And perhaps the most disheartening thing for those looking to inject that energy is the lack of true rivals to stop him. Kyle Busch, you say? He’s as inconsistent and irritable as ever. Carl Edwards? Stuck with the AFLAC duck lying a giant goose egg on his victory lane total. Stewart? In line to get the real “B” equipment once the playoffs begin.

In truth, the parity this season has merely increased Johnson’s stature come Chase time, as no one has stepped up long enough consistently enough to at least draw a thought they’re in shape to fend off the relentless run of wins and top-five finishes that will be a given for the No. 48 in the fall.

That leaves NASCAR’s Mr. Boring in a class all his own, unable to shed that label despite a track record and exciting comeback Sunday that deserves everyone’s respect. But when there’s no choice but for him to become the No. 1 story, will fans still be willing to read?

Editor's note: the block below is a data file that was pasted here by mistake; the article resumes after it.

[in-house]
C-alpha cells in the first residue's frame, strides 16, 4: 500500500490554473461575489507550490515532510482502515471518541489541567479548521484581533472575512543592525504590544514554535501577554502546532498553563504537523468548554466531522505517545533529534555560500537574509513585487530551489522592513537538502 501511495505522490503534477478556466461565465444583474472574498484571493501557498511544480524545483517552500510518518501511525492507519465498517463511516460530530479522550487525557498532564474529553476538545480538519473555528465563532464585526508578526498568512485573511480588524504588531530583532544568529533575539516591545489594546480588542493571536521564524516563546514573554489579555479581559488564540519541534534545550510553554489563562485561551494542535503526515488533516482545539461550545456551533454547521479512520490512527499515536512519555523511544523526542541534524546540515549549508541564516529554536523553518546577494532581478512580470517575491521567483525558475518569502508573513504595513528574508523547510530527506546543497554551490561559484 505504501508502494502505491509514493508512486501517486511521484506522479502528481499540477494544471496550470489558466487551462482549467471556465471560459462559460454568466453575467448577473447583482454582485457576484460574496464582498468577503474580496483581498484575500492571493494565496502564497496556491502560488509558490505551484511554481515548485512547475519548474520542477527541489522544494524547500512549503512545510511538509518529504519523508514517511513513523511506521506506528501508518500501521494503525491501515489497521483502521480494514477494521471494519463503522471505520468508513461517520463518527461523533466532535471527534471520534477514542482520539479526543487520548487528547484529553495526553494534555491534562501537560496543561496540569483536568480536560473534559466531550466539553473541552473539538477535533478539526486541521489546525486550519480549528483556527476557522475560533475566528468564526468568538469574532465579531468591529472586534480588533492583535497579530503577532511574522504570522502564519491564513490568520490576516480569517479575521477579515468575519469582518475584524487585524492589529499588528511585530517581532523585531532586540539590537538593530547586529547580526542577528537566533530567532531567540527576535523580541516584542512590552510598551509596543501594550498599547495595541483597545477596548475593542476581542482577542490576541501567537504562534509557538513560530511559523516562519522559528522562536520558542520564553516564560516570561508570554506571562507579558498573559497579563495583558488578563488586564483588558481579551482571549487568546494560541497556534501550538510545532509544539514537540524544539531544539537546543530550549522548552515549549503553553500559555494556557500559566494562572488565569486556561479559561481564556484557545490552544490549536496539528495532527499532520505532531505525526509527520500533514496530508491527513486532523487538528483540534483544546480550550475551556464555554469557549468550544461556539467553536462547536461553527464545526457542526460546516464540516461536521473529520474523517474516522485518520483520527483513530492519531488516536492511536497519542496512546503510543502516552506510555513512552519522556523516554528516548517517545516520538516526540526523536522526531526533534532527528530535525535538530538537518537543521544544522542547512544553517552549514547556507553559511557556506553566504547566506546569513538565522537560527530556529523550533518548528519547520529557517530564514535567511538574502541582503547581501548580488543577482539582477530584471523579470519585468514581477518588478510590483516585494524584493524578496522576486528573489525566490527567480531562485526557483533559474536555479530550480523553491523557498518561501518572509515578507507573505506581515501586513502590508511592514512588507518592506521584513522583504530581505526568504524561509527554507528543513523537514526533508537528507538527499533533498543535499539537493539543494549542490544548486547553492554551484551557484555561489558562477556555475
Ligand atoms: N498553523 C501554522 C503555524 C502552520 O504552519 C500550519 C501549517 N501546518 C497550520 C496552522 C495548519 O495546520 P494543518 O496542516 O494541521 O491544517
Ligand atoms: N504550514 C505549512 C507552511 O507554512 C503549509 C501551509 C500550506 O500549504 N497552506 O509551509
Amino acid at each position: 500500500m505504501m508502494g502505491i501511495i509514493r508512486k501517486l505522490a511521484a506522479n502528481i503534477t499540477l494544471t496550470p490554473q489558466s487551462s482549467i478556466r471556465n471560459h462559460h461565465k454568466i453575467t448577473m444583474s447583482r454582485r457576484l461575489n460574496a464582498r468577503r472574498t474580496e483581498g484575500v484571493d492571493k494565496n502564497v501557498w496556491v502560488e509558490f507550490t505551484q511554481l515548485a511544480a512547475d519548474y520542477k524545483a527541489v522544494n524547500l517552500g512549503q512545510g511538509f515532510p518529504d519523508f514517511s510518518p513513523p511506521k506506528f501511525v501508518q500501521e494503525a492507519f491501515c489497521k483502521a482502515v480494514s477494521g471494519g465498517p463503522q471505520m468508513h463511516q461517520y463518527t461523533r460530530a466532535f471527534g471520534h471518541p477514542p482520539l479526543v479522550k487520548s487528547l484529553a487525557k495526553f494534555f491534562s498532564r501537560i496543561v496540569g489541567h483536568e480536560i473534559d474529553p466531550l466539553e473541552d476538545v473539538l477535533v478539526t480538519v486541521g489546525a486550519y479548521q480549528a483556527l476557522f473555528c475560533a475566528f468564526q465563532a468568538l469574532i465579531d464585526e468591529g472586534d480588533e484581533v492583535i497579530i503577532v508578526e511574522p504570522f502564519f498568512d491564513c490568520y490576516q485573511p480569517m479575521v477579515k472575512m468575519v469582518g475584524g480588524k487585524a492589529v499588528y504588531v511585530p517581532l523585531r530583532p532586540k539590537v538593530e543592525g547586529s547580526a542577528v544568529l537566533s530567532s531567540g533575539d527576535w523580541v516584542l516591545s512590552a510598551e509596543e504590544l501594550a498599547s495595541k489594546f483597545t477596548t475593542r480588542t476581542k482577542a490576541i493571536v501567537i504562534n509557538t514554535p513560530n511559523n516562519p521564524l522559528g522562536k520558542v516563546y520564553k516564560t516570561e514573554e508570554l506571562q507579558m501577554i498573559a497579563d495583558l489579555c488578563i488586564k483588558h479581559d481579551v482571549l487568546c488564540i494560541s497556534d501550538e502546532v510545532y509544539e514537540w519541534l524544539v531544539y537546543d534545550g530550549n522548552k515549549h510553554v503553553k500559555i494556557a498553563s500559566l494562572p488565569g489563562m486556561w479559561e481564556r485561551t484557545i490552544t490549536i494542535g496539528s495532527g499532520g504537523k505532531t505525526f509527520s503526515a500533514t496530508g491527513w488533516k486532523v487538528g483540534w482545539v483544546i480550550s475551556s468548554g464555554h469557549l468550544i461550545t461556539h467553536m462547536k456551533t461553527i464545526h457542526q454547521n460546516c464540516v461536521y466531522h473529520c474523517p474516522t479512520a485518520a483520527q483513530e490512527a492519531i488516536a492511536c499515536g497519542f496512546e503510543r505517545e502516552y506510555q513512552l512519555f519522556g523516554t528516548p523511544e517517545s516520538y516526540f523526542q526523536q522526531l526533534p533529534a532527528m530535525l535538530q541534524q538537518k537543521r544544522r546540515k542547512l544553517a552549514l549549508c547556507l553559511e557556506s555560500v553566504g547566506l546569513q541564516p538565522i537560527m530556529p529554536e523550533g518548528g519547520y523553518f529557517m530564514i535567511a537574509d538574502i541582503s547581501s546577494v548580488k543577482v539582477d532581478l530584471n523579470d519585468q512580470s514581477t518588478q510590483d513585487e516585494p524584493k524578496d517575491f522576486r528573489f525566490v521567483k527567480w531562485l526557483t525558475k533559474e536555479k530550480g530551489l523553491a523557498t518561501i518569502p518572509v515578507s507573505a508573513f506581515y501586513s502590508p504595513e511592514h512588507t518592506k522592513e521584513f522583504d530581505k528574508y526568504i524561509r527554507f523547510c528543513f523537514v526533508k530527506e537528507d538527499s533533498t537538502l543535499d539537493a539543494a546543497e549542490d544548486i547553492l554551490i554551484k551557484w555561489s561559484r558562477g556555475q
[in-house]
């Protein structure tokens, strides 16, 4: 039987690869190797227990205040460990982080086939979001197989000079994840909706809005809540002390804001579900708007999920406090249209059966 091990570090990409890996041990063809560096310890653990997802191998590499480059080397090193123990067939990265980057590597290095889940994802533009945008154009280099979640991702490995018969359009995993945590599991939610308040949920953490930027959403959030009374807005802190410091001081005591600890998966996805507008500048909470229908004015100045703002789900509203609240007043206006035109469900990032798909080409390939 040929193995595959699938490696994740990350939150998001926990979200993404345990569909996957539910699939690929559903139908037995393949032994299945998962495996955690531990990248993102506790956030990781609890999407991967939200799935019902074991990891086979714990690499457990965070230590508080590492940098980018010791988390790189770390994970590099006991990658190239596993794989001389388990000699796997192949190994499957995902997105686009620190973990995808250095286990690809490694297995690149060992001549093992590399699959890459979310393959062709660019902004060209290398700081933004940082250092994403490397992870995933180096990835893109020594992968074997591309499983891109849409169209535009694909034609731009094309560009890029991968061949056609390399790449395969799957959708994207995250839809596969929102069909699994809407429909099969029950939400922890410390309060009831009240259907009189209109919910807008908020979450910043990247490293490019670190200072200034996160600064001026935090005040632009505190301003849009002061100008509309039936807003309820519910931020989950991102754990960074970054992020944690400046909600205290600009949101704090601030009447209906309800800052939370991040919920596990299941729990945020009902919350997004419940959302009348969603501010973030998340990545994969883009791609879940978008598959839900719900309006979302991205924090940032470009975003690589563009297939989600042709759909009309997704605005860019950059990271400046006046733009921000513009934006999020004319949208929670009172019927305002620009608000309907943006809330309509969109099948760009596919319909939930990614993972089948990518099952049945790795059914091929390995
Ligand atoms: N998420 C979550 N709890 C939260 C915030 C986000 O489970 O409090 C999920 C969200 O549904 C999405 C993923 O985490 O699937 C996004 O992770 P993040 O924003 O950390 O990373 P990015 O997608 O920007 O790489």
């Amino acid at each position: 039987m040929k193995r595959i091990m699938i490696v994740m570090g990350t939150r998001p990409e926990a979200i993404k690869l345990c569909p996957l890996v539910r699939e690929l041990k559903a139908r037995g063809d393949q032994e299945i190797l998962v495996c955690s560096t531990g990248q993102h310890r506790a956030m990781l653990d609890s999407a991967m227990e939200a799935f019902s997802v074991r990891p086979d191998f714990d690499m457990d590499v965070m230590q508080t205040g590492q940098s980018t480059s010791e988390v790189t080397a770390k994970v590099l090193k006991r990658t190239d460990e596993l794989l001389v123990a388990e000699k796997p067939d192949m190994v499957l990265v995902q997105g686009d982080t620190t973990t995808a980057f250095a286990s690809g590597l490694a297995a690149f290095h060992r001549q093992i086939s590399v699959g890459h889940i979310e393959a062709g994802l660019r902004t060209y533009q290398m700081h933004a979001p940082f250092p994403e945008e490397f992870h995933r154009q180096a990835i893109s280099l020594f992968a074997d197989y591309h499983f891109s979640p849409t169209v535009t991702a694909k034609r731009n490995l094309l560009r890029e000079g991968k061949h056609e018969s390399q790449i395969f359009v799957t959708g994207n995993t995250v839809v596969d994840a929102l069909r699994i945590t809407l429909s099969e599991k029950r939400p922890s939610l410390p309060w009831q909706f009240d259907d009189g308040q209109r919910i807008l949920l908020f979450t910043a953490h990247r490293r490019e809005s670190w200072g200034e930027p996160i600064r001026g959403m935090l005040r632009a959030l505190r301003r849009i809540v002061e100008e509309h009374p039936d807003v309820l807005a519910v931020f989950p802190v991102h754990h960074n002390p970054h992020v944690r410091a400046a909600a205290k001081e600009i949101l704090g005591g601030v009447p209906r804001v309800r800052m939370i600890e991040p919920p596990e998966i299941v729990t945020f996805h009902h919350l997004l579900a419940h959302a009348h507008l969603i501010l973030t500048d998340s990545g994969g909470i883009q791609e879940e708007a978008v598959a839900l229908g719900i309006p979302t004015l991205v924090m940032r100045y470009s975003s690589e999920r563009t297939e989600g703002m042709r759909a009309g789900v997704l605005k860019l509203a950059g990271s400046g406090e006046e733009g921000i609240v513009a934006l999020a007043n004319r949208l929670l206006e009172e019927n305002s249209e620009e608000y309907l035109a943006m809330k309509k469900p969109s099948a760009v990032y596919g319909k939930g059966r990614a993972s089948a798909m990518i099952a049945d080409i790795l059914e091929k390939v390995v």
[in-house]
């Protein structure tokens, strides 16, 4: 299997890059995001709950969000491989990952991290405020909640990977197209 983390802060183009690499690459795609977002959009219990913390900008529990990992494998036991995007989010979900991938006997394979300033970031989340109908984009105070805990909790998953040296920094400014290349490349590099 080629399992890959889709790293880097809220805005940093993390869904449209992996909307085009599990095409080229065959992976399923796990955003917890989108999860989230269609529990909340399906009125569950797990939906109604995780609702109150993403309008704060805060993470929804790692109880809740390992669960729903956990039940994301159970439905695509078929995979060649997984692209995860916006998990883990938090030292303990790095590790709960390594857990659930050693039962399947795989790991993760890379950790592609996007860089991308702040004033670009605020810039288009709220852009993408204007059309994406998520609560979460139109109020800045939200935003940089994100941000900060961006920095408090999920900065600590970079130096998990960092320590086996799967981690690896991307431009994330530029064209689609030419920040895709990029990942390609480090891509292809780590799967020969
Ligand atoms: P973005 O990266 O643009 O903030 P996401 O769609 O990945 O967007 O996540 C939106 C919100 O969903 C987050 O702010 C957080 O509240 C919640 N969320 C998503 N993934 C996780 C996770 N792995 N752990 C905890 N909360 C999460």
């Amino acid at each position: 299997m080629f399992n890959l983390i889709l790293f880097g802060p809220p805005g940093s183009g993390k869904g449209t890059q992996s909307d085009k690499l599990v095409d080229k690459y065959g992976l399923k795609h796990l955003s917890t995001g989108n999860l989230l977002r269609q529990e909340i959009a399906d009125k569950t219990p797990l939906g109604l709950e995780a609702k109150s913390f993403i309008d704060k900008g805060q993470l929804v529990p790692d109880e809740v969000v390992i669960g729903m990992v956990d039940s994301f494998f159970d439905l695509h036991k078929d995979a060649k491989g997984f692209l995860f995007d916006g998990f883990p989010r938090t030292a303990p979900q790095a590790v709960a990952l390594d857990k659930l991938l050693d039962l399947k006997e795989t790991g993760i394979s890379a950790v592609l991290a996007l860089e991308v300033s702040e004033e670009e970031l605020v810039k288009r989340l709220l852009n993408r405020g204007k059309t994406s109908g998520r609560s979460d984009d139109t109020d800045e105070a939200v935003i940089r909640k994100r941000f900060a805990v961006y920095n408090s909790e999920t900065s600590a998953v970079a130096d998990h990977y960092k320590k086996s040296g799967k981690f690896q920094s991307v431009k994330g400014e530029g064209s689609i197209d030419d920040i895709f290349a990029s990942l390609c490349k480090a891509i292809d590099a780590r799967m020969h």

That’s a million-dollar question – as in millions of dollars in lost ratings, souvenir sales and attendance – the sport quietly hopes it doesn’t finds out.

Tom Bowles is now on Twitter! Click HERE to become a follower.

About the author

Tom Bowles
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The author of Did You Notice? (Wednesdays) Tom spends his time overseeing Frontstretch’s 40+ staff members as its majority owner and Editor-in-Chief. Based outside Philadelphia, Bowles is a two-time Emmy winner in NASCAR television and has worked in racing production with FOX, TNT, and ESPN while appearing on-air for SIRIUS XM Radio and FOX Sports 1's former show, the Crowd Goes Wild. He most recently consulted with SRX Racing, helping manage cutting-edge technology and graphics that appeared on their CBS broadcasts during 2021 and 2022.

You can find Tom’s writing here, at CBSSports.com and Athlonsports.com, where he’s been an editorial consultant for the annual racing magazine for 15 years.